Storytime: How to live in the home I lived in when I was very small.

October 7th, 2015

There is one thing that needs to be clear before we start: outdoors is great. Outdoors is good. I am all about being outside of doors (frogs rocks trees and water and frogs), but that’s for another time and place. This is about indoors.

The front hall has its place and its place is perfectly fine but also passing. There are implements of outdoors here. Leave yours or be yelled at. More interesting is dad’s office, just offset. There’s a deep and perplexing blue to the floor there, and more paper than can be imagined in Bill Gates’s nightmares. It smells like cardboard packaging and old computer exhaust, and it is largely forbidden.

Moving in, moving along past the kitchen, that island apart, and we have the living room. This is the big real break, the big place where big stuff can happen and you can get serious. Craggy couches rear from a hardwood sea, towering above the waves of slipping, sliding socks and rocky chairs. Fish are abundant, but so are monsters. You’ve got to be careful about yourself in there, or you can lose yourself down between the cracks that drop out of sight and mind and into the spaces where the loose change goes – a quarter! Wealth!
You can find the dining room table there too, but that’s exceptional and extraordinary: the one surface in the whole house you can accidentally colour and it’s okay because it gets wiped down constantly and all the extra leftovers from your drawings will be swept up and away off the edges clean and clear. Not that you miss the drawings because your drawings should grow like goldfish to match the surface’s size and this is a grand table, a big table, a table you tape two four six eight sheets together on and scribble like mad with until your hand aches. It’s good for that. That’s good.

Into the hall, the grand hall, the REAL hall that makes the front hall unworthy because this must be five times its length and nearly as wide even with the bookcases all the bookcases hanging precariously from the walls they’re caves in its walls, chiseled carefully over a long winding river whose doors gape into other times and places. When you’re alone, grab a handful. Then you aren’t. And you know where they all live all day all the time.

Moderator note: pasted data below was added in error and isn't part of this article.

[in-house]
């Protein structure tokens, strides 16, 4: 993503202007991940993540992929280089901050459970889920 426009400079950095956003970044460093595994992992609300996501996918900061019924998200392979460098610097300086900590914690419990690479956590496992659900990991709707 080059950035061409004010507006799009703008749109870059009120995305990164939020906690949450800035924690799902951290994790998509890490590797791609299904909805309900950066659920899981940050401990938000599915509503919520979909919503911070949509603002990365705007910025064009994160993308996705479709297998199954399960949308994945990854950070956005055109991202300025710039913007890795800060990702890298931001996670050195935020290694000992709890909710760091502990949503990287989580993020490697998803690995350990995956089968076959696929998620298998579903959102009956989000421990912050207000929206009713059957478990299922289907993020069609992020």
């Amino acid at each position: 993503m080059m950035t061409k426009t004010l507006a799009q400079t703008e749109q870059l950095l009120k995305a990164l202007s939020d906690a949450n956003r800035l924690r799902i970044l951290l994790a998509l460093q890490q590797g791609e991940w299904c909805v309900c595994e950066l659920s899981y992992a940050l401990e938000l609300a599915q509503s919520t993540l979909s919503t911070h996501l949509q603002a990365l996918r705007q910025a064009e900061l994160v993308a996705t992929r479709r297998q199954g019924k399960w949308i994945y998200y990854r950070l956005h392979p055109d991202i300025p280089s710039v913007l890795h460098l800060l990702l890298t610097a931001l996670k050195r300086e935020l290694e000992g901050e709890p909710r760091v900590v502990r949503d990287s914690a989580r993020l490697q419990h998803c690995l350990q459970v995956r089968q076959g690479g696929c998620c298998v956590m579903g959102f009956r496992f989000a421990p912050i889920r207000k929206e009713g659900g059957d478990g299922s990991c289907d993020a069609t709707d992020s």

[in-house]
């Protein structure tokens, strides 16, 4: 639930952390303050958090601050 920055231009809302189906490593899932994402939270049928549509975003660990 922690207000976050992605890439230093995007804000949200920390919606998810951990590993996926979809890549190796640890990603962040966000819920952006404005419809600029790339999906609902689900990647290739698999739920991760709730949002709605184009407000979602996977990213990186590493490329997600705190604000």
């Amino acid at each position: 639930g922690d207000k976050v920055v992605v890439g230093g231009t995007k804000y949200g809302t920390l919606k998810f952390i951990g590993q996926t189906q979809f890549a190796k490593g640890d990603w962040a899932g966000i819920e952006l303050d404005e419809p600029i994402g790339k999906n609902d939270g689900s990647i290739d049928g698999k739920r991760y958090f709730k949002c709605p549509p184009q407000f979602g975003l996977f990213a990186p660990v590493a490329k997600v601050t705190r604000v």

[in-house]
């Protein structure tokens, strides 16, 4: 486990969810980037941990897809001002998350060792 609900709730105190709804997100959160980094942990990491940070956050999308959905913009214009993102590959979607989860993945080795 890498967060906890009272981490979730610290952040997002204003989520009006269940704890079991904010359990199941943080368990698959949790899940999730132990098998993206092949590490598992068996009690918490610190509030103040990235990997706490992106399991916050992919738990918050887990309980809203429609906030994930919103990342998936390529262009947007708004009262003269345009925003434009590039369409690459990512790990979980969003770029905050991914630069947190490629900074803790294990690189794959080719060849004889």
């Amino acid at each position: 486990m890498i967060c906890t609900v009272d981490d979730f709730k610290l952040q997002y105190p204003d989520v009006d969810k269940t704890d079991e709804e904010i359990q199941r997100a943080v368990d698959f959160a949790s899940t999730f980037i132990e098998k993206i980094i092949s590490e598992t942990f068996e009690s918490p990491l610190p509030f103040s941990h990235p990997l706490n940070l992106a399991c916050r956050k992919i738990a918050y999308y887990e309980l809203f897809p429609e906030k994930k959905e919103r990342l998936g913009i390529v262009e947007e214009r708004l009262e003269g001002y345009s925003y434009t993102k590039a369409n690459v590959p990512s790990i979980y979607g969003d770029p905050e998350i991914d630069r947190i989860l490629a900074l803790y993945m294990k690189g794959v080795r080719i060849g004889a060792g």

It’s sunny there, in the right places.

At the far end is the sisters’ room. It is forbidden in the nonspecial, nonmysterious, unappealing way, where there’s nothing magical about it you just don’t go in there because it’s not right. That’s how it should be.

At the unfar end is the parent’s room. This one is unforbidden in the nonspecial, nonmysterious way because it belongs to your parents and your parents are functionally an extension of yourself as far as privacy goes. Besides, their bed is great for jumping on – not bouncy, but expansive. Good stuff, right good stuff right on. It’s a field, a battlefield, whatever. And another island if you need it, over tight-curled carpet waves.

Just above is the real red ruddy room, walls wined. This place is all out of space; the bed’s too high, the paint’s too strong, there’s a television on creaking wooden legs and god knows what else. Avert your eyes as you pass but if you dare trespass you can find a bloody good bloodpit of a place, a lake of monsters howling under a rubbled ridge and with a great shining glass eye of a sky overhead to light it up. Don’t go here without being ready for some serious stuff.

A bathroom. Necessary. Its tap has the tastiest water you’ve ever heard, but you’ll have to compete with the cat for it. Cat loves that water, straight from the faucet. Sometimes he sleeps in that sink. Because he’s a cat, even if there’s no internet yet.

At the nearly far end is the room. That’s a good room, because it’s yours. It’s a bit dark and dim and leafy thanks to your window which is covered in dark dim leaves up against the fence but that’s nice and shady, even if your paint keeps it cooler and greener itself. It’s a cave in here, a cavern the size of a stadium – or maybe just a hidden valley? A few pools and eddies and streams, a good place for leagues of heroes to slouch and prepare and organize and build and get into plans about getting into fights. On the bottomshelflands of giant bunk-bedded plateaus they live, in caves and crannies; atop the peaks of covers their flying sentinels pose nobly. There’s a captain’s hat from a cottage of boats and a desk too old to think; they are background. Important background. There’s actually starting to be more important background than foreground here, but that’ll only become a problem in ten years or so.
For now, just sit back. You’ve got a lot of work to do. But someone’s not got to do it, and it might as well be you.

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